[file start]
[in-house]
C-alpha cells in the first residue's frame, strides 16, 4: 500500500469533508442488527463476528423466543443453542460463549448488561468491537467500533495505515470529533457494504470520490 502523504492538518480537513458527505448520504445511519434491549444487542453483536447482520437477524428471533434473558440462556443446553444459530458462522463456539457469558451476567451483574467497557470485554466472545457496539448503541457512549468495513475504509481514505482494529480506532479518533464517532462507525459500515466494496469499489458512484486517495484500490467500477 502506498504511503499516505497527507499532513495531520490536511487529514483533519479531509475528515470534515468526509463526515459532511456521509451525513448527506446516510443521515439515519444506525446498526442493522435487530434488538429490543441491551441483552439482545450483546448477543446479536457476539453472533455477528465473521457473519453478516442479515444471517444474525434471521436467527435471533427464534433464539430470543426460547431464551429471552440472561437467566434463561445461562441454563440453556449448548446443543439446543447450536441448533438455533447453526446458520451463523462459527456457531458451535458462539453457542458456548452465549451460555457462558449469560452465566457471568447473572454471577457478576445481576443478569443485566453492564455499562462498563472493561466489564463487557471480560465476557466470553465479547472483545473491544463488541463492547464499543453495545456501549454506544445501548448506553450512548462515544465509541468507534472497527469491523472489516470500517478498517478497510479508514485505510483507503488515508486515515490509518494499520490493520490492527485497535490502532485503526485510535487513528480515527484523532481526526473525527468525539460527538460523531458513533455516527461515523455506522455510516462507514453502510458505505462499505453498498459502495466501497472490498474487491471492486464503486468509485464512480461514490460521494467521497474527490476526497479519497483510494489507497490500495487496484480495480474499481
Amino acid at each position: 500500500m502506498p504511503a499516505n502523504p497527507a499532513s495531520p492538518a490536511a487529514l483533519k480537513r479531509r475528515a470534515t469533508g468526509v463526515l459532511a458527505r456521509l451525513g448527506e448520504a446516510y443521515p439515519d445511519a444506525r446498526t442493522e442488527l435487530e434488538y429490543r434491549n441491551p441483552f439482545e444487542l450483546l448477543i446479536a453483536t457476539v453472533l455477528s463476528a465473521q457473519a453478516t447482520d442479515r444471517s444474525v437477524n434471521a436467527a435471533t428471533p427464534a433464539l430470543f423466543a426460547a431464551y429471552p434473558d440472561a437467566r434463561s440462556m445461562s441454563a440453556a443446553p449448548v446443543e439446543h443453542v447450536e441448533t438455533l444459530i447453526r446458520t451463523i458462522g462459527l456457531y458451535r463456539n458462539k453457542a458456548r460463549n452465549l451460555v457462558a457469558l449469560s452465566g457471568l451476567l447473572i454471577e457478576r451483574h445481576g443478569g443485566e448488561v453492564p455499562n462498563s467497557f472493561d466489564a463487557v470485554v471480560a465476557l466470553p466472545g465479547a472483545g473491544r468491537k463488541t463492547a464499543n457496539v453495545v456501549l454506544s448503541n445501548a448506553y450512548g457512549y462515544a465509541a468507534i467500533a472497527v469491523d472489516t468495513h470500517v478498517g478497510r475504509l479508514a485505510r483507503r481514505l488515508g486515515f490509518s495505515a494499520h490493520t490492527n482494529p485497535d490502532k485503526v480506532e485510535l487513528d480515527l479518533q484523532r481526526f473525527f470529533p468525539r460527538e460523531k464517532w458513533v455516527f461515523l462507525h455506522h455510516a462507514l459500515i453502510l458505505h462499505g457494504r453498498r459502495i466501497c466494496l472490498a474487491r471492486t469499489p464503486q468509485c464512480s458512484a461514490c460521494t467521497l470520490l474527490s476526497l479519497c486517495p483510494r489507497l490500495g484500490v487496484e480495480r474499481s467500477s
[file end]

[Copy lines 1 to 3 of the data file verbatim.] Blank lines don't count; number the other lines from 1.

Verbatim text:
[in-house]
C-alpha cells in the first residue's frame, strides 16, 4: 500500500469533508442488527463476528423466543443453542460463549448488561468491537467500533495505515470529533457494504470520490 502523504492538518480537513458527505448520504445511519434491549444487542453483536447482520437477524428471533434473558440462556443446553444459530458462522463456539457469558451476567451483574467497557470485554466472545457496539448503541457512549468495513475504509481514505482494529480506532479518533464517532462507525459500515466494496469499489458512484486517495484500490467500477 502506498504511503499516505497527507499532513495531520490536511487529514483533519479531509475528515470534515468526509463526515459532511456521509451525513448527506446516510443521515439515519444506525446498526442493522435487530434488538429490543441491551441483552439482545450483546448477543446479536457476539453472533455477528465473521457473519453478516442479515444471517444474525434471521436467527435471533427464534433464539430470543426460547431464551429471552440472561437467566434463561445461562441454563440453556449448548446443543439446543447450536441448533438455533447453526446458520451463523462459527456457531458451535458462539453457542458456548452465549451460555457462558449469560452465566457471568447473572454471577457478576445481576443478569443485566453492564455499562462498563472493561466489564463487557471480560465476557466470553465479547472483545473491544463488541463492547464499543453495545456501549454506544445501548448506553450512548462515544465509541468507534472497527469491523472489516470500517478498517478497510479508514485505510483507503488515508486515515490509518494499520490493520490492527485497535490502532485503526485510535487513528480515527484523532481526526473525527468525539460527538460523531458513533455516527461515523455506522455510516462507514453502510458505505462499505453498498459502495466501497472490498474487491471492486464503486468509485464512480461514490460521494467521497474527490476526497479519497483510494489507497490500495487496484480495480474499481
Amino acid at each position: 500500500m502506498p504511503a499516505n502523504p497527507a499532513s495531520p492538518a490536511a487529514l483533519k480537513r479531509r475528515a470534515t469533508g468526509v463526515l459532511a458527505r456521509l451525513g448527506e448520504a446516510y443521515p439515519d445511519a444506525r446498526t442493522e442488527l435487530e434488538y429490543r434491549n441491551p441483552f439482545e444487542l450483546l448477543i446479536a453483536t457476539v453472533l455477528s463476528a465473521q457473519a453478516t447482520d442479515r444471517s444474525v437477524n434471521a436467527a435471533t428471533p427464534a433464539l430470543f423466543a426460547a431464551y429471552p434473558d440472561a437467566r434463561s440462556m445461562s441454563a440453556a443446553p449448548v446443543e439446543h443453542v447450536e441448533t438455533l444459530i447453526r446458520t451463523i458462522g462459527l456457531y458451535r463456539n458462539k453457542a458456548r460463549n452465549l451460555v457462558a457469558l449469560s452465566g457471568l451476567l447473572i454471577e457478576r451483574h445481576g443478569g443485566e448488561v453492564p455499562n462498563s467497557f472493561d466489564a463487557v470485554v471480560a465476557l466470553p466472545g465479547a472483545g473491544r468491537k463488541t463492547a464499543n457496539v453495545v456501549l454506544s448503541n445501548a448506553y450512548g457512549y462515544a465509541a468507534i467500533a472497527v469491523d472489516t468495513h470500517v478498517g478497510r475504509l479508514a485505510r483507503r481514505l488515508g486515515f490509518s495505515a494499520h490493520t490492527n482494529p485497535d490502532k485503526v480506532e485510535l487513528d480515527l479518533q484523532r481526526f473525527f470529533p468525539r460527538e460523531k464517532w458513533v455516527f461515523l462507525h455506522h455510516a462507514l459500515i453502510l458505505h462499505g457494504r453498498r459502495i466501497c466494496l472490498a474487491r471492486t469499489p464503486q468509485c464512480s458512484a461514490c460521494t467521497l470520490l474527490s476526497l479519497c486517495p483510494r489507497l490500495g484500490v487496484e480495480r474499481s467500477s